In 2019, the City of Edmonton held an Infill Design Competition, to explore ways to increase density within the City’s fabric. The goal of RPK’s Missing Middle was to mediate the gap between traditional single-family homes and typical urban multi-family housing, creating sustainable spaces that support, complement, and strengthen existing communities. We were honoured to receive an Honourable Mention for our submission.

In developing SAM (Spruce Avenue Mews), our team started by reviewing existing neighborhood typologies. Wanting a heterogeneous feel to the project, we began by amplifying what was historically on and around the site. By compressing and stacking the previous single-family homes, converting garages into laneway apartments, and creating a form that transitions from the existing and proposed adjacent large-scale development to the scale of the existing neighborhood, a new hybrid started to emerge.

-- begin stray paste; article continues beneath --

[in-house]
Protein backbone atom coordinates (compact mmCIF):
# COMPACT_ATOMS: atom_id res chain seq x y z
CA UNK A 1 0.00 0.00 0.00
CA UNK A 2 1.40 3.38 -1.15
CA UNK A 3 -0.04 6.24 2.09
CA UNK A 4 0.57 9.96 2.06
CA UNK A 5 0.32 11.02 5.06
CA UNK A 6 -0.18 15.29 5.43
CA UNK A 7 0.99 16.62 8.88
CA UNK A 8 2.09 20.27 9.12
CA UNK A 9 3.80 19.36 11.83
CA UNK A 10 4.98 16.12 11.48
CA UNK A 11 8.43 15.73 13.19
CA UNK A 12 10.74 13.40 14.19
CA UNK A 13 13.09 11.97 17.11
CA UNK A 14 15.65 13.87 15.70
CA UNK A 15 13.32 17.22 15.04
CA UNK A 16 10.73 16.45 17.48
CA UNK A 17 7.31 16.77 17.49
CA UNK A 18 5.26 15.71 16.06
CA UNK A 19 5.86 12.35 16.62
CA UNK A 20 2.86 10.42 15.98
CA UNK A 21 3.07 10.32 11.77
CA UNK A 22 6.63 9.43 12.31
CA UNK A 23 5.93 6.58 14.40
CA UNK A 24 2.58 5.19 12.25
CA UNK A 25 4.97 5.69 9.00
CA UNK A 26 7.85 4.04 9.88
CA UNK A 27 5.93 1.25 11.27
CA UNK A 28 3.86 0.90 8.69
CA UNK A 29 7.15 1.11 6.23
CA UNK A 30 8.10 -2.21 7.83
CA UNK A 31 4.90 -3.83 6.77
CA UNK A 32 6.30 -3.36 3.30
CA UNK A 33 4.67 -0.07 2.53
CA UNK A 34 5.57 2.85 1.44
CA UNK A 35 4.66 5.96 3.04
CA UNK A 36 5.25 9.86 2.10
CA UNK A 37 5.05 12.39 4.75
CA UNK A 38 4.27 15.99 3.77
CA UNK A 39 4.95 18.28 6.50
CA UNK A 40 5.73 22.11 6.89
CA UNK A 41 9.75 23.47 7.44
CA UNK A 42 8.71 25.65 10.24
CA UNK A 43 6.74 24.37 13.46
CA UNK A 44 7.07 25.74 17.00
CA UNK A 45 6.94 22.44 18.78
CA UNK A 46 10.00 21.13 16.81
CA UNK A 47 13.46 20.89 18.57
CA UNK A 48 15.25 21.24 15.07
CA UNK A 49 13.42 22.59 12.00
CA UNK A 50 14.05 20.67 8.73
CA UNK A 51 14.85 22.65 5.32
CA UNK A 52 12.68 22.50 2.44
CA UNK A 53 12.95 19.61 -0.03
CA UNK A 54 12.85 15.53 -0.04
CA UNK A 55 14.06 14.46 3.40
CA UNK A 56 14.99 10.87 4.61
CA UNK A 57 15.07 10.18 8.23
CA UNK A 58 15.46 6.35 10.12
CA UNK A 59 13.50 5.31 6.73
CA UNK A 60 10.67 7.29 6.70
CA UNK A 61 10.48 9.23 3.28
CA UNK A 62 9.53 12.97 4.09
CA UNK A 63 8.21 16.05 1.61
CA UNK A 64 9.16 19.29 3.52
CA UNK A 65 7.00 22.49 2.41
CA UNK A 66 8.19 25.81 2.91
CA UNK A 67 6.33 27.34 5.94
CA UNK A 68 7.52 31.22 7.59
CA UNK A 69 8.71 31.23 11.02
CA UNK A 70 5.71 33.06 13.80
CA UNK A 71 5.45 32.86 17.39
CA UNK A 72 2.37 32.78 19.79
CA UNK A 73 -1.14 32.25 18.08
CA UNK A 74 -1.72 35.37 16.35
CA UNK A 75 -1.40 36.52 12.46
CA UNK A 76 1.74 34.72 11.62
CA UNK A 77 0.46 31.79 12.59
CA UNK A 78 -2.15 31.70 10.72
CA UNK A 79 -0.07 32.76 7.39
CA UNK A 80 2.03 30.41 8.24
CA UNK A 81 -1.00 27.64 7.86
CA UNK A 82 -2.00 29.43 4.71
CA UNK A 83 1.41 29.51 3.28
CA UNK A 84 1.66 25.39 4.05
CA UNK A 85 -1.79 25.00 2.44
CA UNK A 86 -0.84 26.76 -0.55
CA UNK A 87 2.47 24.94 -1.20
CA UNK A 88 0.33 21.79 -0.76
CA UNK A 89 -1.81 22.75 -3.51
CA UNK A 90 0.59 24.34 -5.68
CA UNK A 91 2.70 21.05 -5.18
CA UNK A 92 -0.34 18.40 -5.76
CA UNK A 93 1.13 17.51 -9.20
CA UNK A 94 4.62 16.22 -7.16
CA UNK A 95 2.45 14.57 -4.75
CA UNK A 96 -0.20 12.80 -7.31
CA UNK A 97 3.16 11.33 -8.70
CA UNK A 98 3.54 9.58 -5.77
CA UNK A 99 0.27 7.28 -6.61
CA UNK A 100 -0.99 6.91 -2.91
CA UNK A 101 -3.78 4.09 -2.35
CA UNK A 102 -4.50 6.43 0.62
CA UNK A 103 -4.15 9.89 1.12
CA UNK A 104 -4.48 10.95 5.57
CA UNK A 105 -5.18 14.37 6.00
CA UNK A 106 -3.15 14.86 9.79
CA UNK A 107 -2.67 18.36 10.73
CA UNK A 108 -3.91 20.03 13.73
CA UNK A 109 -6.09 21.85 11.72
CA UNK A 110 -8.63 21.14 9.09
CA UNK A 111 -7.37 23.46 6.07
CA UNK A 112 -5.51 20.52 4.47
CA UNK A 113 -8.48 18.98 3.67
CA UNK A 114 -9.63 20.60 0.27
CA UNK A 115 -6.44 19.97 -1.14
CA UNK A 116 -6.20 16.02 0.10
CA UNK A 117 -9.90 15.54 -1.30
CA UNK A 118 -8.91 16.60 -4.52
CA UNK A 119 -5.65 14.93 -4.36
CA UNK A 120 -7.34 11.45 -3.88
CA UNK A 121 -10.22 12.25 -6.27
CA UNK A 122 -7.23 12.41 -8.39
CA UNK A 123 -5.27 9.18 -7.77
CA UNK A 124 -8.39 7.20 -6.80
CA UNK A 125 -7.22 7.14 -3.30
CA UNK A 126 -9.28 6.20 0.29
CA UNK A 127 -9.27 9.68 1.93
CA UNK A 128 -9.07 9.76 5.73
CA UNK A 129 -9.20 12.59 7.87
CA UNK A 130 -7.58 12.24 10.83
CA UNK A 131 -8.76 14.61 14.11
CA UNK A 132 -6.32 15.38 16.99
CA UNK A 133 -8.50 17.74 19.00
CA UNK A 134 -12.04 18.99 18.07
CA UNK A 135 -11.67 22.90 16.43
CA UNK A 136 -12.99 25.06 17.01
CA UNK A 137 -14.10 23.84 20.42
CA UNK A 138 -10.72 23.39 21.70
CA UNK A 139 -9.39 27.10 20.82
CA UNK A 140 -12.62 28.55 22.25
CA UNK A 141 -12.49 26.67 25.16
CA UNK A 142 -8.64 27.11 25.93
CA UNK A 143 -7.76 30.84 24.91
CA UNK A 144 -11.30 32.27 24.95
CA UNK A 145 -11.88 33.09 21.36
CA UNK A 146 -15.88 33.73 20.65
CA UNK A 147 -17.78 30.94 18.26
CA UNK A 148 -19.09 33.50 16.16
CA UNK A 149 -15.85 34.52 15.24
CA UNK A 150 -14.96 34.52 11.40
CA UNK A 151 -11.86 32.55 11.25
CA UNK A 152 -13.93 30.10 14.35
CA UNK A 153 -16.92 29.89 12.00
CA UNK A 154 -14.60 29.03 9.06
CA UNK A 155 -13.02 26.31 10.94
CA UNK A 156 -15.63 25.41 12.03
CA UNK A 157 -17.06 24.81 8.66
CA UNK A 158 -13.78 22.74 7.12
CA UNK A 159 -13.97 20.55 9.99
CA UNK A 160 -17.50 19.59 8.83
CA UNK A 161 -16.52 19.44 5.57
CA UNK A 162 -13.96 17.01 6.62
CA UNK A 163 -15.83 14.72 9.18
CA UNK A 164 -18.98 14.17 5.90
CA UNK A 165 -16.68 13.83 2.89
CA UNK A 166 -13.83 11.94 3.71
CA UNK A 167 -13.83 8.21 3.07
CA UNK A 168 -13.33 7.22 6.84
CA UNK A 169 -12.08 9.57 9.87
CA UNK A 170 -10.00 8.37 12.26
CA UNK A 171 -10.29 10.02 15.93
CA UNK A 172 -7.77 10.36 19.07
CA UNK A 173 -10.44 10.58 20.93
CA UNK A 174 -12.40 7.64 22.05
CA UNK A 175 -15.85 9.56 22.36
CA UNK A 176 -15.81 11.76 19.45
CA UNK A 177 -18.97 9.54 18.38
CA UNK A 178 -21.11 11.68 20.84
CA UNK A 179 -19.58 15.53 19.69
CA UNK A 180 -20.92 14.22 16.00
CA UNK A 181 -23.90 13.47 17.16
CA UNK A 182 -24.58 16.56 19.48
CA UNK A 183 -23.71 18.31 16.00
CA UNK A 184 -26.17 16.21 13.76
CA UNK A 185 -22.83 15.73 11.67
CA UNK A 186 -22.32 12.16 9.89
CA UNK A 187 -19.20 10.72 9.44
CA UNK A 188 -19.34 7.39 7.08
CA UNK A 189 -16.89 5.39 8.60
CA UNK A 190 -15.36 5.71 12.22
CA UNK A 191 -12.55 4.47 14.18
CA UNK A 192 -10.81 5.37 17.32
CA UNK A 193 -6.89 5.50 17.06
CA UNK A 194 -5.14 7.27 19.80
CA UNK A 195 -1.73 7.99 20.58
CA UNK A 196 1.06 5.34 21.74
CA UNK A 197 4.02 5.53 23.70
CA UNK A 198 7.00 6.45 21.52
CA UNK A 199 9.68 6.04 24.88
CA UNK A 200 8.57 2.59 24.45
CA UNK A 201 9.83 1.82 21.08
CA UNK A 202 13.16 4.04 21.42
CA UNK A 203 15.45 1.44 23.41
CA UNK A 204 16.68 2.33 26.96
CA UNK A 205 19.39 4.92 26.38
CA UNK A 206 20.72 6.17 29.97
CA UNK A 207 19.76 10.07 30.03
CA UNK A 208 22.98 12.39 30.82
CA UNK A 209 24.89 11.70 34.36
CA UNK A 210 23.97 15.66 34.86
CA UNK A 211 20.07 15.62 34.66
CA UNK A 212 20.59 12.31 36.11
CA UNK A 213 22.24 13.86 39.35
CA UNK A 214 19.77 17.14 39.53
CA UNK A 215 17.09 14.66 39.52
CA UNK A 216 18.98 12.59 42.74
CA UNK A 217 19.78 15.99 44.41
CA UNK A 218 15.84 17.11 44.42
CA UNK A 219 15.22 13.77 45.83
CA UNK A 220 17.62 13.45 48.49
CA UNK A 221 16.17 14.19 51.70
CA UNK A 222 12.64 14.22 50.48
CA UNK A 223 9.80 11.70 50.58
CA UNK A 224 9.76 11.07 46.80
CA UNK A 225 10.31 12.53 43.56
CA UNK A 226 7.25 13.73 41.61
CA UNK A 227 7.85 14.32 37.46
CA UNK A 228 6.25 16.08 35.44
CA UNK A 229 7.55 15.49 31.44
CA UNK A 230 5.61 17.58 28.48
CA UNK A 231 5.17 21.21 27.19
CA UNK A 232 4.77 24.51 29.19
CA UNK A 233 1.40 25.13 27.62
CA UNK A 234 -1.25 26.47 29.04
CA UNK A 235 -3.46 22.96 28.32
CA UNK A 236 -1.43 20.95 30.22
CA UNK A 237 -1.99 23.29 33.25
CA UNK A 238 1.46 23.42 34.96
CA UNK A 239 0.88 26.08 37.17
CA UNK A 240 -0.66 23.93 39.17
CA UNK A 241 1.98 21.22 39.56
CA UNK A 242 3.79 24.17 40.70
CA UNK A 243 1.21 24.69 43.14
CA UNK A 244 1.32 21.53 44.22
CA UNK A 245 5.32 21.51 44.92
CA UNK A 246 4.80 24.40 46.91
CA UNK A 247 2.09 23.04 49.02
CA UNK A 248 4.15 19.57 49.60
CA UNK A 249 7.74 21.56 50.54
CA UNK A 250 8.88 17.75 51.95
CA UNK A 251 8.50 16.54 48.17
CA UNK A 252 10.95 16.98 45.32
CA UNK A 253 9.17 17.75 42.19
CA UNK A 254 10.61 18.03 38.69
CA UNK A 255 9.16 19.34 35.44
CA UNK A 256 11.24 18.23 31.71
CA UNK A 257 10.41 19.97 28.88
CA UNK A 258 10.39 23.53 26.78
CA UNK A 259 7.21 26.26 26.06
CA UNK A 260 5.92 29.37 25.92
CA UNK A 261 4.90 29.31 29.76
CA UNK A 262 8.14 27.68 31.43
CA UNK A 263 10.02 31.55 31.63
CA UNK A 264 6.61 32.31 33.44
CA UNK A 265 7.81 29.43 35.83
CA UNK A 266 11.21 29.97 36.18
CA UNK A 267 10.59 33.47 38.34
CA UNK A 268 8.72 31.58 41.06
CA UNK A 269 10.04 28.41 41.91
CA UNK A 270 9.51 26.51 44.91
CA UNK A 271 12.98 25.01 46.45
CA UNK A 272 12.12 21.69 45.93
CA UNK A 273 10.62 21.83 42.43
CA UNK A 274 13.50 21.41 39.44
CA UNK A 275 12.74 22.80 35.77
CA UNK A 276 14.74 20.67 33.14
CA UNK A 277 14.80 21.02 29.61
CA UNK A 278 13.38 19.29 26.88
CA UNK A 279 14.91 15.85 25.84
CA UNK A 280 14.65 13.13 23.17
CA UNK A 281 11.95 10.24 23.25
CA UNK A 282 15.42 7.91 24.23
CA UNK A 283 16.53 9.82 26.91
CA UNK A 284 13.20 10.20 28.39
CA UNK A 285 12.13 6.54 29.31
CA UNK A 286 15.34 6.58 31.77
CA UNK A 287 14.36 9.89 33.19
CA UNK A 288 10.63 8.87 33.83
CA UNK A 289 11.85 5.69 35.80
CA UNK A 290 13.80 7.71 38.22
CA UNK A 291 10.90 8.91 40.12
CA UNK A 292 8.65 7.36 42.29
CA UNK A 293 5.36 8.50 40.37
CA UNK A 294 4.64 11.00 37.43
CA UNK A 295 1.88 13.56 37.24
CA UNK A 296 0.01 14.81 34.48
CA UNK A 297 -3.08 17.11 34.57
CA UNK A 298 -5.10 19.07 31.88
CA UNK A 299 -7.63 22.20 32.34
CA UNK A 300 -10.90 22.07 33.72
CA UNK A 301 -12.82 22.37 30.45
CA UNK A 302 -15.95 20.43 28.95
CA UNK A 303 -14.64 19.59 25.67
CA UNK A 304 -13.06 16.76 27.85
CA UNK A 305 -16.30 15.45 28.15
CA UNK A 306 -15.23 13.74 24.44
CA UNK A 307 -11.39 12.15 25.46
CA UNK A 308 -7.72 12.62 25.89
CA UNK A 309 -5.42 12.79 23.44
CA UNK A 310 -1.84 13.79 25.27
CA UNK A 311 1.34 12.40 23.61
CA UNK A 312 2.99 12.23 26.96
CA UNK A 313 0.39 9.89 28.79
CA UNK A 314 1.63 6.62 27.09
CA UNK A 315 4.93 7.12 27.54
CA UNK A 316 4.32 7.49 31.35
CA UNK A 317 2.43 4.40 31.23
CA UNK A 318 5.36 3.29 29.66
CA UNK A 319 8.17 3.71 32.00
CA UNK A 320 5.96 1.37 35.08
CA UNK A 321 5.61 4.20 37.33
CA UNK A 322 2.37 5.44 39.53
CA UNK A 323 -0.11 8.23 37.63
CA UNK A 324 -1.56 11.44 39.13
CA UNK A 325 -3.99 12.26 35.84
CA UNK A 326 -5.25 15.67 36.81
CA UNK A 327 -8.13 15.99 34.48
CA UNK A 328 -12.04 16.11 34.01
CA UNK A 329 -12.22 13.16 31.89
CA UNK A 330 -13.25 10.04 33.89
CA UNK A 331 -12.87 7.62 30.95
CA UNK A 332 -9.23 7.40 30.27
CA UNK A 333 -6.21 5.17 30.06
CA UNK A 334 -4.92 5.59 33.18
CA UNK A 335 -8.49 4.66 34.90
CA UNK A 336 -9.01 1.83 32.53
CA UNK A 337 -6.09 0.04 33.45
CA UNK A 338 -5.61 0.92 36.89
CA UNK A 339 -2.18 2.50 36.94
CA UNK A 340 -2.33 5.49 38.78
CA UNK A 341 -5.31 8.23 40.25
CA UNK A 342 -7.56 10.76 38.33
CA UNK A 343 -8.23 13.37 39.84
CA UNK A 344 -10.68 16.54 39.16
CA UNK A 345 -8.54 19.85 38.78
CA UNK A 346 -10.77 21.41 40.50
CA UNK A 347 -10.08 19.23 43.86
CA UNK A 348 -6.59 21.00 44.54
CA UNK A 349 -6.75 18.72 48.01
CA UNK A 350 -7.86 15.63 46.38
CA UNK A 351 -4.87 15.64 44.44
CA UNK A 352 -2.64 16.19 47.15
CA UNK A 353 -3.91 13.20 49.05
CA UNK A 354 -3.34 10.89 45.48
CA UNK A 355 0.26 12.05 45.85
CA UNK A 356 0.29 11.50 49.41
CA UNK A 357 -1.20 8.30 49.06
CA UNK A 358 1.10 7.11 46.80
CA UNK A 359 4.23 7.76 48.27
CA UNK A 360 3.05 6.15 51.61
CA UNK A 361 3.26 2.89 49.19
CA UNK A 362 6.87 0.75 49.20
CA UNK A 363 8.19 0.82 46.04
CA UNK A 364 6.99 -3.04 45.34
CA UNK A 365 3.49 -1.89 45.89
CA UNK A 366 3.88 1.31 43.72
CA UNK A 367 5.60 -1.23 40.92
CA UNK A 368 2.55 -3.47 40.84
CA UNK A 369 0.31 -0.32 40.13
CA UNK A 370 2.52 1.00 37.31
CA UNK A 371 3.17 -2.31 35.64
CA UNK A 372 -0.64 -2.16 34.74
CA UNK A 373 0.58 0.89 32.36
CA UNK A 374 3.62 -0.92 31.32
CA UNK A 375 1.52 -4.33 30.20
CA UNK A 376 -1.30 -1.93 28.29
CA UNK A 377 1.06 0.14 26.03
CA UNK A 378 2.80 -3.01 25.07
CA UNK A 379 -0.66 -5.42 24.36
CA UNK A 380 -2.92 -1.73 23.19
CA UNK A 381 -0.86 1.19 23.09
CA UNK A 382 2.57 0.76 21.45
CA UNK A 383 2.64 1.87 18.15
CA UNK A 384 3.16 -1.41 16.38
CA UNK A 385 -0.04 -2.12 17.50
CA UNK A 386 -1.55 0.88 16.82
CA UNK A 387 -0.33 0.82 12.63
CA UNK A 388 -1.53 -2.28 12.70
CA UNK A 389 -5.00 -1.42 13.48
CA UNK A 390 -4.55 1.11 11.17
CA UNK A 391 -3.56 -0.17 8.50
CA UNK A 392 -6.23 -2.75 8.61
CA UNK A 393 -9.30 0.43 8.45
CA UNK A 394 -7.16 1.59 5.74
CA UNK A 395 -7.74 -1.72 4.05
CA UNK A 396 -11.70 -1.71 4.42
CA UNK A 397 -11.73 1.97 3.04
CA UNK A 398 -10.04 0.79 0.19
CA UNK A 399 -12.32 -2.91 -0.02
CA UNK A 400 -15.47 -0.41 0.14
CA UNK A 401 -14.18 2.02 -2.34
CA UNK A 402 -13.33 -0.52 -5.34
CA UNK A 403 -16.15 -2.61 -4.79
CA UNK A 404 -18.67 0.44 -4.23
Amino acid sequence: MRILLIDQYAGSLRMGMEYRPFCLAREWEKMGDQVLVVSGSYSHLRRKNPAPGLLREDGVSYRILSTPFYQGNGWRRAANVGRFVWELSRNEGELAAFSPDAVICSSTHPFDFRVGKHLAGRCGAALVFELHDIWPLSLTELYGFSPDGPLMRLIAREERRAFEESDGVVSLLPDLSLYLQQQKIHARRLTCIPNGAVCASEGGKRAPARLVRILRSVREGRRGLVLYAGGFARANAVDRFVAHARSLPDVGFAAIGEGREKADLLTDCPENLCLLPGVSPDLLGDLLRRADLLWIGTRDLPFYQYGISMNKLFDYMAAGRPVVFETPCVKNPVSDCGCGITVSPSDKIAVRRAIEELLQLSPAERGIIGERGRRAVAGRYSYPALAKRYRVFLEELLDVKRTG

Along the main street frontages, one and two-bedroom apartment units connect SAM to the street, providing oversight for the neighbourhood and ground floor amenity space for their occupants.  Above these, townhouses accessible via a central courtyard maintain a modest three storey overall height. Along the laneway, single storey units with the potential of being interconnected are stacked, creating live work units along the alley in the form of laneway cottages.  The low profile of these units permits plenty of access to sunlight and privacy for the single-family homes across the alley to the east. This vertical and horizontal transition is also applied to the dwellings along the corners of the site, where the buildings dip down towards grade, maximizing sunlight and privacy for these homes as well.